Council of Medical Research raises concerns over the safety of GM food (25/7/2004)

ICMR Wants Overhaul Of GM Foods Regulation
FINANCIAL EXPRESS, Monday, July 26, 2004

NEW DELHI, JULY 25: The Indian Council of Medical Research (ICMR) has raised some concerns over the safety of genetically modified (GM) food and has urged for an overhaul of the existing regulatory mechanism.

Citing some particular instances the ICMR study entitled 'Regulatory Regime for Genetically Modified Foods : The Way Ahead', said "the case of GM potatoes experiencing Galanthus nivalis lectin gene for insecticidal properties is an example of the potential of GM foods to cause toxicity. In a group of rats fed with GM potato damage to immune system and stunted growth was observed and the experiment had generated considerable controversy."

In case of the GM rice, soyabean and rapeseed the study said "currently developed plants with improved nutritive value include GM rice with enriched vitamin A and GM soyabean and rapeseed with modified fatty acid. The impact of such intended modification in nutrient level in a crop plants can affect nutritional status of the individual. There is also the potential for unexpected alteration in nutrient as it was observed in the case of GM rice (accumulation of xanthophylls, increase in prolamines). Such changes can affect nutrient profiles resulting in nutritional imbalances in the consumer."

The ICMR study has been circulated among concerned ministries and departments of the government.

The study noted that 73 per cent of the GM crops in the world are developed for herbicide tolerance while 18 per cent are developed for resistance to insects and 8 per cent developed contain both the traits. Only 0.1 per cent of GM crops are for yield improvement and vitamin enrichment. The study cautioned that GM crops for herbicide and pest resistance could have a potential for development of resistance in target organism. "This has been particularly observed in crops developed for insect resistance like cotton. This has resulted in the use of a 'refugia' while cultivating Bt crops. Similarly in the case of herbicide resistance crops like soyabean, a potential for development of superweeds due to spread of herbicide resistance from GM crops to weeds exists," the study said.

In context, the study suggested that more than herbicide resistance, India needs crops resistant to drought, temperature and soil stress and crops for nutritional enrichment, increased productivity and pest resistance. It also said that GM varieties which will eliminate the problem of naturally occuring toxins like the unusual toxic amino acids in Lathyrus satvus are important.

The study also said "although the cultivation of GM crops have been claimed to be profitable to farmers, the impact varies by year, location, crop etc." It cautioned that as modern biotechnology is being increasingly subjected to intetellectual property protection and is being generally developed by private sector companies, this could lead to reduced competition, monopoly of profits and exploitation of small farmers. GM crop production may harm small farmers in the developing countries as imported GM commodities will undercut local production. Modern agriculture biotechnology could lead to increased inequality of income and wealth because large farmers may capture most of the benefits.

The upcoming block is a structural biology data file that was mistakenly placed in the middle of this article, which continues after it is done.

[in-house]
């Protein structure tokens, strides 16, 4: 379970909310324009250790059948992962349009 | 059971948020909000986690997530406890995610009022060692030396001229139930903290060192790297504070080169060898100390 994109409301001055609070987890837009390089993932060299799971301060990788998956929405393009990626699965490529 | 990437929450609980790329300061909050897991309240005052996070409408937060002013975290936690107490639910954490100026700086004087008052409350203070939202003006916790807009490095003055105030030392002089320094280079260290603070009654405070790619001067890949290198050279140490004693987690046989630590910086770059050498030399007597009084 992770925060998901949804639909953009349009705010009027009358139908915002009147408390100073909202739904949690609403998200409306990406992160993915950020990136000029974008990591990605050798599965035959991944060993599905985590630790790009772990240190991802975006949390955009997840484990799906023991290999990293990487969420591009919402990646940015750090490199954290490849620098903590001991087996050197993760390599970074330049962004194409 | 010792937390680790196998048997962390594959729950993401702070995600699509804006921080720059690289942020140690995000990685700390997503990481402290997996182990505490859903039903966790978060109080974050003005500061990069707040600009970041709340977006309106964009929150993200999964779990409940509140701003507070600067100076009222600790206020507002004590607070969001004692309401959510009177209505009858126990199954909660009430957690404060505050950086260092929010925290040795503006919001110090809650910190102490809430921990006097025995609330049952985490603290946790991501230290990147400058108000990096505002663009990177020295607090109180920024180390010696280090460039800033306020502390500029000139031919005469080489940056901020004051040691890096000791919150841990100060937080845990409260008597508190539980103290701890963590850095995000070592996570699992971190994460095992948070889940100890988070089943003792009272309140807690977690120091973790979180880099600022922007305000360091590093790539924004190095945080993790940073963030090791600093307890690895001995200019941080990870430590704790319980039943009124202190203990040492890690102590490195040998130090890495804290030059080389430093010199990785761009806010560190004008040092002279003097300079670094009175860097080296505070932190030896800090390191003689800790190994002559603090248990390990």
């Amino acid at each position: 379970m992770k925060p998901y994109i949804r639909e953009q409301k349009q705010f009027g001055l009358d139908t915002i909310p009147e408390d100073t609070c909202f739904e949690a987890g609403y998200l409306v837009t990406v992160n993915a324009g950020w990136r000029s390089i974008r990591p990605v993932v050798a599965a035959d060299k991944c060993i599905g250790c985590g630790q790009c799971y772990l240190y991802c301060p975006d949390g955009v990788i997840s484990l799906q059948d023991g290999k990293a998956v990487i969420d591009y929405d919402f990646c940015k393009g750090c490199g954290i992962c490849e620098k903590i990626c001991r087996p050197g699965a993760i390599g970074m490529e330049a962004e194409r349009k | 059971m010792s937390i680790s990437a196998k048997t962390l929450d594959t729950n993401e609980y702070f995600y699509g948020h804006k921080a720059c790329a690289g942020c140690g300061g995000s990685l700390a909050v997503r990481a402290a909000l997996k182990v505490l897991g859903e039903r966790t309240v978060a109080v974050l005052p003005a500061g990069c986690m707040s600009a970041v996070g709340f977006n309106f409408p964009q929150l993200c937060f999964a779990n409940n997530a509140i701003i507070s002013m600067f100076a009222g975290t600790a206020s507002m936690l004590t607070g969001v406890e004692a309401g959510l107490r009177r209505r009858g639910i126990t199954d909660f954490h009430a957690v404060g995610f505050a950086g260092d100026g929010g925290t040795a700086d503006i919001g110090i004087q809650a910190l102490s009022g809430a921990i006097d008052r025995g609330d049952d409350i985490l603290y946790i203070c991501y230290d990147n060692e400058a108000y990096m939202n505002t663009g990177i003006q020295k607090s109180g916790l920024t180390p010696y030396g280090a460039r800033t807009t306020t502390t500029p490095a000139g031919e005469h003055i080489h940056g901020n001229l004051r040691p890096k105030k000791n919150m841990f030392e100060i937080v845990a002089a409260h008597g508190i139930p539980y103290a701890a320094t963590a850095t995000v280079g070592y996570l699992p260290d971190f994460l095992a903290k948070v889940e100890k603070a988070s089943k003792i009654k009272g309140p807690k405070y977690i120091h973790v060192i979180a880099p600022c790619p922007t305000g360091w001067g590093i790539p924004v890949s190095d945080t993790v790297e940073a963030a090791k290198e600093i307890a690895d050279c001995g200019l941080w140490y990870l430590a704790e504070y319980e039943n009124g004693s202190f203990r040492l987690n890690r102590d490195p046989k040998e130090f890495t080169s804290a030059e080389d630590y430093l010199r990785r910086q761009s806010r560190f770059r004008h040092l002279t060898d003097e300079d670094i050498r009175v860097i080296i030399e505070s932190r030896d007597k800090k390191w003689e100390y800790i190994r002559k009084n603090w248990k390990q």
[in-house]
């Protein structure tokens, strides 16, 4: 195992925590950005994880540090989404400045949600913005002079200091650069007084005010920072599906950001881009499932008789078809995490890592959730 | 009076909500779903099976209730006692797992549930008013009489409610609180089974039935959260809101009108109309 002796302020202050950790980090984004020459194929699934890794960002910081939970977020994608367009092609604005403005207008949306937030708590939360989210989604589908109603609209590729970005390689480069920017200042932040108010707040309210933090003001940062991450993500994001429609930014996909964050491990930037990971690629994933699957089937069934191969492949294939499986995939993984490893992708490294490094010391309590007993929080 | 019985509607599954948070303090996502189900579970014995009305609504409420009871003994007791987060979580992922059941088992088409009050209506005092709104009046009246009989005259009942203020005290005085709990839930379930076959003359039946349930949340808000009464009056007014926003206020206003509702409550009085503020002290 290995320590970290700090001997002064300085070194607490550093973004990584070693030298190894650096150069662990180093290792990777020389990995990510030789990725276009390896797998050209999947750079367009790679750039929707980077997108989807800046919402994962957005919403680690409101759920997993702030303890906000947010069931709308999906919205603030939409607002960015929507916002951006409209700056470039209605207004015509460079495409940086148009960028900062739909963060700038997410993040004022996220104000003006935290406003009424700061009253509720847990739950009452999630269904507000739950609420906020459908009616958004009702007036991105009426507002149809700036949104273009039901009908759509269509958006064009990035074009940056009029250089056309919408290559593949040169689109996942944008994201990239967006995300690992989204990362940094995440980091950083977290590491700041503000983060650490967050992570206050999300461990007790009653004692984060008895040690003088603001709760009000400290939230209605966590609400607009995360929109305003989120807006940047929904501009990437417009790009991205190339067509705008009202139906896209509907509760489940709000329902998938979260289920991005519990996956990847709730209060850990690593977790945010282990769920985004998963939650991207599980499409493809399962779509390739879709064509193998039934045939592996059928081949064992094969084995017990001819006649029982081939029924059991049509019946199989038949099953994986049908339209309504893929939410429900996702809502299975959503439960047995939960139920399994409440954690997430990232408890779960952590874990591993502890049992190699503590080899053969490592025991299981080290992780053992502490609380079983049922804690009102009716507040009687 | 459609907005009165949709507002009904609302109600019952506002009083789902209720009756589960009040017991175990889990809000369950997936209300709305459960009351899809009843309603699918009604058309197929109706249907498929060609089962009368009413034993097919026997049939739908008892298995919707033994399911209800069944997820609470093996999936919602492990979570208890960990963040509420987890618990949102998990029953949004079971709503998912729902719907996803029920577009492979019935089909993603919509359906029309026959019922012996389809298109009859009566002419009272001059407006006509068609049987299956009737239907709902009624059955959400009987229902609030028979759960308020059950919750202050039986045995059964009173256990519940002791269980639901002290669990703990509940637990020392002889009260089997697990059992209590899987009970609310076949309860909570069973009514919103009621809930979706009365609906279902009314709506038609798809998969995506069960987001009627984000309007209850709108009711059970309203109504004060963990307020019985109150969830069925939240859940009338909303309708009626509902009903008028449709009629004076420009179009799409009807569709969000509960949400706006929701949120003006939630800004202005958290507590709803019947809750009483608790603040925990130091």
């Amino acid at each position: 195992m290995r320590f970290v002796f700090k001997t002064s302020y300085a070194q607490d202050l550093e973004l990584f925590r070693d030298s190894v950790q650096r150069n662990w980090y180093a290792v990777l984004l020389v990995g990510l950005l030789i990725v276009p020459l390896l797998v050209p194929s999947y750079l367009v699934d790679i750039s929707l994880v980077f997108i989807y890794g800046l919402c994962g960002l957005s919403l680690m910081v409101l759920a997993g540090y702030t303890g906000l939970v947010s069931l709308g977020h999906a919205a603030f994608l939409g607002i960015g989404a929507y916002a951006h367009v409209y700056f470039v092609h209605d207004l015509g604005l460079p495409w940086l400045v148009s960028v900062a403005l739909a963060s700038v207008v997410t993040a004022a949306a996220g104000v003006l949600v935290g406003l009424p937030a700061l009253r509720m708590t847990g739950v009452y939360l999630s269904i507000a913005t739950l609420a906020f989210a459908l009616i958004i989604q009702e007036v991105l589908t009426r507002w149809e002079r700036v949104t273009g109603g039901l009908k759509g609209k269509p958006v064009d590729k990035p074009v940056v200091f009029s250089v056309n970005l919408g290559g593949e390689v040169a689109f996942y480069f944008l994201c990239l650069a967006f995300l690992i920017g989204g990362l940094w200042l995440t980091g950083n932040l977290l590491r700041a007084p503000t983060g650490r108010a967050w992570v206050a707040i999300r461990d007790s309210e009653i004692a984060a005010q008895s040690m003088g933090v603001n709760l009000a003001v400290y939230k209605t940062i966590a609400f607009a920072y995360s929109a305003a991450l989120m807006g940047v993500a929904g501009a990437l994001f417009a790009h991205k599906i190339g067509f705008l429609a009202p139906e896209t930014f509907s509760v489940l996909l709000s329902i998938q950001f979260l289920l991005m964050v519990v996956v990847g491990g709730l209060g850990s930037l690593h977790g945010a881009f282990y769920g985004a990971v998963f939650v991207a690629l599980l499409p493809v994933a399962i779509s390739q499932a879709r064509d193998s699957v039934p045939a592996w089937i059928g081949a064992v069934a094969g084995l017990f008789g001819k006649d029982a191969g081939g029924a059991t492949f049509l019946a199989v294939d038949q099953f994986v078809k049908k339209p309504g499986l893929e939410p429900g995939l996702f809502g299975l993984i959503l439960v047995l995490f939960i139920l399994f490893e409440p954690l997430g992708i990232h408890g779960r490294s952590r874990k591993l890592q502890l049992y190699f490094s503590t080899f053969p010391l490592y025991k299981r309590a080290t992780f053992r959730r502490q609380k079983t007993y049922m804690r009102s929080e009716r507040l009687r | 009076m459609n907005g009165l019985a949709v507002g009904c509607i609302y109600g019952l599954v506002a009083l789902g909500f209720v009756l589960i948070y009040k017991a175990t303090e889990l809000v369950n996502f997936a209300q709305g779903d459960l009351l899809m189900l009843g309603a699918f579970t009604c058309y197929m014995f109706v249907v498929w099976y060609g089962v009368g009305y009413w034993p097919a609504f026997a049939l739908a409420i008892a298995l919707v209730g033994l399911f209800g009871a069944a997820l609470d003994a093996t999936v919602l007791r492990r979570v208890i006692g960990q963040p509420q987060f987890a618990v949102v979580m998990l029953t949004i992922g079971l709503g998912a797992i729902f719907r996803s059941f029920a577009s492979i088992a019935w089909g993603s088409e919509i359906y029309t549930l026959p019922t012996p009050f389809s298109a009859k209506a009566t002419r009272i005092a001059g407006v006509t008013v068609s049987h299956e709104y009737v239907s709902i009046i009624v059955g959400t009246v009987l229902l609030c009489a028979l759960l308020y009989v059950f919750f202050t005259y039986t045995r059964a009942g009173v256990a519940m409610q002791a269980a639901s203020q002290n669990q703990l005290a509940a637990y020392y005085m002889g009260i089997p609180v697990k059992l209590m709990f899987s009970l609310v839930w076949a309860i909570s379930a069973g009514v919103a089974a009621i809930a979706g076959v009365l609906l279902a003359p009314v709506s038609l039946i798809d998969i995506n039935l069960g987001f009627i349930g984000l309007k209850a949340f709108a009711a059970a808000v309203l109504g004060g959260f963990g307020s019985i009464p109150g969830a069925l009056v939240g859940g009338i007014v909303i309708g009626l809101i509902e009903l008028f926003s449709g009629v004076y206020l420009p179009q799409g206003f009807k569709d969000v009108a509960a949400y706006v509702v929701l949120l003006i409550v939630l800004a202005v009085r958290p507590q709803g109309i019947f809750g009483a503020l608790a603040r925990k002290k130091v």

The study expressed several other concerns relating to genetic pollution and pollen movement, health safety, allergenicity and potential for gene transfer but in the same breath it said "it is significant to point out that there has been no report of any adverse health effect of GM foods and there are no peer reviewed publications on the health effects of GM foods in humans."

Citing an example of pollen transfer, the study said "the transgenic material from a GM maize cultivated by a farmer can be transferred without the farmer’s knowledge to a non-GM maize cultivated in the neighbouring field. Such kind of pollen transfer varies with different environmental conditions."

Expressing concerns over health safety, the study said "the use of recombinant DNA technology in the production of GM foods involves transfer of genes from different species into food producing organism. Such a transfer is facilitated along with various regulatory elements obtained from bacterial or viral sources that are required to empower to produce the trait in the host organism. The safety of these components of the genetic construct is not clearly known as they have the potential to induce toxicity, transfer to gut flora or produce unintended effects leading to changes that are relevant from toxicological/nutritional perspective. Specific safety issues associated with GM foods include direct or indirect consequences of new gene product or altered levels of existing gene product due to GM, possibility of gene transfer from ingested GM food and potential adverse effect like allergenicity and toxic effects."

It said that crops modified for insect resistance have been shown to have the potential for allergic response like Sartlink corn. "The allergenicity potential of GM food has often been difficult to establish with existing methods as the transgenes transferred are frequently from sources not eaten before, many have unknown allergenicity or there may be a potential for genetic modification process to result in increase of an allergen already present in the food," the study said.

The study also expressed concern over the possibility of transfer of GM DNA from plant to gut microflora of humans and animals. "Of importance have been the antibiotic resistant genes that are frequently used as selection markers in the genetic modification process. Such genes have the potential to adversely affect the therapeutic efficacy of orally administered antibiotics," it said.

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